The Internal Revenue Service (IRS) has released a new W-4 Form that will replace the current form beginning on Jan. 1, 2020.
What is the W-4 Form?
As a courtesy reminder, the W-4 Form is the form you complete, usually at the time of hire, to designate your filing status and dependents that, in turn, drive the amount of federal income taxes withheld each paycheck. Of course, employees can and do submit new W-4 Forms throughout the year to manage their tax payments and budgets.
Why is the IRS publishing a new form?
The new form was mandated by the Tax Cuts and Jobs Act of 2017. The intent of the new form is to make tax withholdings more accurate each paycheck. The ultimate goal of proper withholding is to pay so much each month that you neither owe nor are owed (e.g., refund), come Tax Day (Apr. 15 of each year).
What are some of the features of the new form?
The 2020 Form W-4, “Employee’s Withholding Certificate,” is very different from previous versions. Among the big changes to the form are new boxes for workers to check indicating they hold multiple jobs or are part of a two-earner household—simplifying the process on previous forms. In addition, it requires employees to quickly calculate their annual tax payment amounts on the new W-4 Form to help educate or inform employees as to their income tax obligations.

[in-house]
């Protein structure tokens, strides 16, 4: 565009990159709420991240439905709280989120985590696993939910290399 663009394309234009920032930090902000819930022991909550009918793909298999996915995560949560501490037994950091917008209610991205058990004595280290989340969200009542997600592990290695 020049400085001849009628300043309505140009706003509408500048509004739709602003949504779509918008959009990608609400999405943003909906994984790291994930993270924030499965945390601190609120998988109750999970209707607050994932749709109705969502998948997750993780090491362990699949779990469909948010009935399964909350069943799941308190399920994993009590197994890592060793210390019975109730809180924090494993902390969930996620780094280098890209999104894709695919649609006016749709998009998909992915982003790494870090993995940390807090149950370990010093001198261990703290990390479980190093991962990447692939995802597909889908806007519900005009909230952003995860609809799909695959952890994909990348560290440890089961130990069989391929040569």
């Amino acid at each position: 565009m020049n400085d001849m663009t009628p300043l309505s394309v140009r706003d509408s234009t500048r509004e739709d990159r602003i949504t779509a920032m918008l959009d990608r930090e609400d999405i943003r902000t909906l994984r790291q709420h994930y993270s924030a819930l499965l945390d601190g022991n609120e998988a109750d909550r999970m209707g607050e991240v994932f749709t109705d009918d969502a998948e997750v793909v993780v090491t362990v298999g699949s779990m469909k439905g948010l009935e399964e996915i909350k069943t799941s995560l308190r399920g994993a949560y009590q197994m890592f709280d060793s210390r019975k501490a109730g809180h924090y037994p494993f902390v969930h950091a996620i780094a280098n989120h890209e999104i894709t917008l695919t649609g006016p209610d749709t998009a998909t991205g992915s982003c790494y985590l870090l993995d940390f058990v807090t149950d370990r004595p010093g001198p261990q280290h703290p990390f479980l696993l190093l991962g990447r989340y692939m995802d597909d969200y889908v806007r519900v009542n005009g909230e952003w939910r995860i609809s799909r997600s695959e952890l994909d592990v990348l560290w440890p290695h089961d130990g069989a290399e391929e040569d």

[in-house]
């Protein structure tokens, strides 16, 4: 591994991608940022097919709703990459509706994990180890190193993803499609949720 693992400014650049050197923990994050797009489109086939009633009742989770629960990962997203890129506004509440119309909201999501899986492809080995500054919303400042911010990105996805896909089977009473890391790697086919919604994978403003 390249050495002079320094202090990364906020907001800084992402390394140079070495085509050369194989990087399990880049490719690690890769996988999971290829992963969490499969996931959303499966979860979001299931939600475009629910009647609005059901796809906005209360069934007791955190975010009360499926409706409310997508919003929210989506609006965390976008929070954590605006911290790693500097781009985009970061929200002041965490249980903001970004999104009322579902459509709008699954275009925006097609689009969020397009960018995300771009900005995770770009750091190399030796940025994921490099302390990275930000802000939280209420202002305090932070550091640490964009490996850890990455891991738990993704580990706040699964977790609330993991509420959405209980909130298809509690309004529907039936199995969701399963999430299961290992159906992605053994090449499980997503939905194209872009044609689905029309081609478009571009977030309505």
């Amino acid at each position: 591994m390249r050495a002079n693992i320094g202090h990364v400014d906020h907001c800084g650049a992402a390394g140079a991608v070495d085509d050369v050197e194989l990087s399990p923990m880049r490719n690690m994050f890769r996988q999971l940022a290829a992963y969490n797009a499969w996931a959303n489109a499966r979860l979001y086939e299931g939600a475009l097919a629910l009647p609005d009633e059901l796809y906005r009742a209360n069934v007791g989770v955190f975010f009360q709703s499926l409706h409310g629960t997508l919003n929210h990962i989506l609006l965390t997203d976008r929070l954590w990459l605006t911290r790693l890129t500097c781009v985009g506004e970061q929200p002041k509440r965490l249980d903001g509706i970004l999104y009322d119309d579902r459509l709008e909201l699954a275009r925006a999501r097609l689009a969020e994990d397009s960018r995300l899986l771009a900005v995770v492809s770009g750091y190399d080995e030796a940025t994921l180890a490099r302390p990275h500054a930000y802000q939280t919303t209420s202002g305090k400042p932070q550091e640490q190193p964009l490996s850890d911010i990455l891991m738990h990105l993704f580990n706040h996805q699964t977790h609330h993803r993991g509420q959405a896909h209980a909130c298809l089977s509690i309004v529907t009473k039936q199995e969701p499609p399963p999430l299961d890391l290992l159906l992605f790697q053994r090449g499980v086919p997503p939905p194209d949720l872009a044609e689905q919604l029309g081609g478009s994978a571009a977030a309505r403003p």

Do I have to do anything right now?
No. In the immediacy, no action is required. This notice is informational only. Your current tax withholdings will remain active on each paycheck until you wish to change them.
However, if or when you wish to change your withholding amounts, at that time you will be required to complete the new W-4 Form.
Please note: even though the IRS does not require you to complete the revised form, and even if your tax situation has not changed, the IRS recommends that you perform a “paycheck checkup” to see if you need to make adjustments to your current withholding. To conduct the checkup, you can use the IRS’s Tax Withholding Estimator. To effectively use the estimator, it is helpful to have a copy of your most recent pay stub and tax return. It is likely that the estimator will be updated to account for the 2020 tax tables in early January.
The IRS has also published Frequently Asked Questions that you may find helpful as you complete the form.
We are happy to answer any questions you may have. Please contact us at email@example.com.